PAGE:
There were many a suggestion – and some not very subtle hints in the latest series’ dialogue – that the next doctor would be a woman. When the announcement trailer aired (ironically, after the men’s Wimbledon final, which is arguably always promoted and hailed more than the women’s final), and the hood was pulled down to reveal the thirteenth doctor as Jodie Whittaker, the internet exploded with a mixture of reactions. From elation, to horror, to deflation, the public gave their judgement through social media. Some said it would stop them watching the show, that Doctor Who was dead to them. This, I felt, was quite an unfair pronouncement. Can’t they at least watch one episode and then pass judgement? Many felt it was about time a woman was cast. Many praised the casting of a woman in the role for the first time as a win for equality.
The headlines – the thirteenth Doctor a woman. This is why there is no victory. The headlines were not – Jodie Whittaker cast as the next Doctor. The emphasis was placed on the fact a woman had been cast. All this does, is highlight that feminism is not finished. Women have far more rights and face less prejudices than they did a hundred years ago. But we are not equal. The Doctor is a regenerating alien and, as seen through the regeneration of the Master into a woman, can change gender as much a matter of course as changing height, or hair colour, or eye colour. The casting of a woman is, to me, undoubtedly a good thing. The issue is that Jodie Whittaker’s credentials as an actor are overshadowed by her gender in the media.
With multiple big changes happening to Doctor Who, the next series could either mark the revitalisation or demise of the show. If throughout the series it is constantly referred to how the Doctor is now a woman, it could be a disaster. It could be like having political correctness shoved down our throats. If it is treated like a normal regeneration (albeit of course with some reference to the change of gender, it is bound to be a surprise to the Doctor!) with another great actor taking the reins, then it could be a great move. Having enjoyed Broadchurch – both Chibnall’s story and Whittaker’s acting – I have hopes for the next series. Let’s hope the number 13 revives the show, and doesn’t cause its demise.
The Kill Order by James Dashner
Genre: Young Adult, Post-Apocalyptic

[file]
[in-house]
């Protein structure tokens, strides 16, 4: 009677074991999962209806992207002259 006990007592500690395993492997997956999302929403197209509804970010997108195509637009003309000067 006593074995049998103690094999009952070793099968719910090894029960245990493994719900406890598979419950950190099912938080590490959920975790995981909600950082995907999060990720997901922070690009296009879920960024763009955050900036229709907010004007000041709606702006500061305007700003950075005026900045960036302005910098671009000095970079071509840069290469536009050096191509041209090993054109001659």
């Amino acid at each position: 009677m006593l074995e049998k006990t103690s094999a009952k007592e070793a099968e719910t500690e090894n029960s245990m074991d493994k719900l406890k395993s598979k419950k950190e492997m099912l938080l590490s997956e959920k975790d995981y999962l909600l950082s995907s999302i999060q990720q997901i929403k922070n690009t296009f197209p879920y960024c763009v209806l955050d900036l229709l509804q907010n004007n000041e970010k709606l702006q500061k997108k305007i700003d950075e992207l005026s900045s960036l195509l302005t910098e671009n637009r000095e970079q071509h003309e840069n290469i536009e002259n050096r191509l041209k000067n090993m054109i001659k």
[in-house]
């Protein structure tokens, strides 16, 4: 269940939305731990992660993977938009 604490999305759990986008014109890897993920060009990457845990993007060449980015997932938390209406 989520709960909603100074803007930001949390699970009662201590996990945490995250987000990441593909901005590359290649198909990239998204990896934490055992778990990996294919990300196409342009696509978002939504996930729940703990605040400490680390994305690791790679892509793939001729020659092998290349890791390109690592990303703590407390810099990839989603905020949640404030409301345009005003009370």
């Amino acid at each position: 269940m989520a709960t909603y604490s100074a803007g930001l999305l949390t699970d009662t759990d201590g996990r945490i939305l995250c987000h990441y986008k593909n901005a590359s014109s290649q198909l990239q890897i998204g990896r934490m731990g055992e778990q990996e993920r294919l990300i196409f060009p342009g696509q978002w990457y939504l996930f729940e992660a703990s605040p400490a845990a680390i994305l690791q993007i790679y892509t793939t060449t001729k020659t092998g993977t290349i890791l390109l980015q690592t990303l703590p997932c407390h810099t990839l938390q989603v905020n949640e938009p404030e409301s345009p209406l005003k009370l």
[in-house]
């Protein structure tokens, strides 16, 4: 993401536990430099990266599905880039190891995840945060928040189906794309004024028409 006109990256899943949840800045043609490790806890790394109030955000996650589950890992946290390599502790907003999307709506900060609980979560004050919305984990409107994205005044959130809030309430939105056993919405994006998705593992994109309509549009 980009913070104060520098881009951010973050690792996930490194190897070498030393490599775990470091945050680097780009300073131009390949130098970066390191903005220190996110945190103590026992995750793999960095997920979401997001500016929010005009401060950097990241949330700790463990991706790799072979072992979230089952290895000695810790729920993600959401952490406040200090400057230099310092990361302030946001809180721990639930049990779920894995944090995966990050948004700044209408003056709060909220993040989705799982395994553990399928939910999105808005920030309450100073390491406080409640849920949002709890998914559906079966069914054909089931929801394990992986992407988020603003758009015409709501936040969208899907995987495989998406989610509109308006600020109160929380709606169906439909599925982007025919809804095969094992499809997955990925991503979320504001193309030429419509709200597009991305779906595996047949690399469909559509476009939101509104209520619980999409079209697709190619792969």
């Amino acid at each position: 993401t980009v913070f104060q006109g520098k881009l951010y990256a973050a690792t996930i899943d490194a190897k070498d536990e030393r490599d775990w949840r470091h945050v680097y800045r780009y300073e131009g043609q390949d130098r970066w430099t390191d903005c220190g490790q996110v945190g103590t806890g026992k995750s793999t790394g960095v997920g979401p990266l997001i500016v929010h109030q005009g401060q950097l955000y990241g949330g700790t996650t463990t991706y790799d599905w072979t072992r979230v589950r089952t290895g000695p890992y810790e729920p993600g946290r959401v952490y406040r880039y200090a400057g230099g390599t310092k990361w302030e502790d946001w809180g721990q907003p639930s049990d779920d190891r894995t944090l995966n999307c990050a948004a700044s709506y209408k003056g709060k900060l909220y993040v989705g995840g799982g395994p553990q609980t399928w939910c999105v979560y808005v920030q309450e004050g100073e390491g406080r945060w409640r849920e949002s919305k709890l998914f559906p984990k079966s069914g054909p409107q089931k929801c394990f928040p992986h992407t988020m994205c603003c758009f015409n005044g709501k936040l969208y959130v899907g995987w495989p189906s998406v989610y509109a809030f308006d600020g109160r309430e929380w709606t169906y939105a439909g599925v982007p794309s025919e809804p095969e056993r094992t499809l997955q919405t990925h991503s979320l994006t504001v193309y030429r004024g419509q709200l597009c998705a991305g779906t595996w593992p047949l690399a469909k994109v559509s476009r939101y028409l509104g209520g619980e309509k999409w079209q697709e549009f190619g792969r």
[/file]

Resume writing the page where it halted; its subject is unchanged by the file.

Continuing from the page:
Publishing Info: 2013 by Chicken House (first published 2012)
Star Rating: 2/5
Back Cover Summary:
Sun flares have unleashed devastation on the earth. Mark and Trina were there when it happened, and against the odds they survived.
But now a violent and high contagious disease is spreading like wildfire. Worse still, it’s mutating, and people are going crazy. Mark and Trina will do anything to save their friends – if only they can avoid madness and stay alive…
The opening few chapters got my interest, and I wanted to know more. I wanted to keep reading to find out why the virus was happening. The opening action sequence was exciting and gave me high hopes for the rest of the book. Unfortunately, it didn’t continue as well as it started.
The plot is vague. It just didn’t really go anywhere. Despite the constant action, I lost interest because there wasn’t anything else to keep me engaged. There was a lot of action, maybe too much. The action scenes become quite repetitive. Some of them were hard to follow. There was a scene at some kind of base, where I just couldn’t visualise the awkward attempts at describing the characters’ surroundings and spent a few chapters feeling confused because I couldn’t visualise what the characters were doing. In a couple of places, Dashner made the odds the characters had to face (e.g. the number of enemies in a fight) so difficult that it seemed unrealistic for them to get out of those situations.
The fast pace also meant there was little time to develop characters. As with the Maze Runner trilogy, most of the characters were bland, and the book lacked any kind of character arcs. Only Alec’s personality came through, but only through repetitive emphasis on his characteristics.
I wasn’t keen on the flashbacks, but that may have been to do with the way they are written. The narrative switches to present tense for the flashbacks. Dashner’s writing seems to read even worse in present tense than it does in past tense. His writing is simple, which I didn’t have too much issue with in the other books, but for some reason in this one it’s very clunky. I also felt the dream flashbacks didn’t add anything that couldn’t have been conveyed in other ways, such as through Mark’s thoughts.
There is a strange prologue and epilogue with Teresa and Thomas which doesn’t connect much with the main story. I wasn’t sure why Dashner wrote this book. It showed more about how the virus broke out, which was interesting, but beyond that I didn’t see the point. If I hadn’t previously read books by the same author, I likely would have given up on it, but as I enjoyed The Maze Runner, I thought I would give it a chance and read to the end.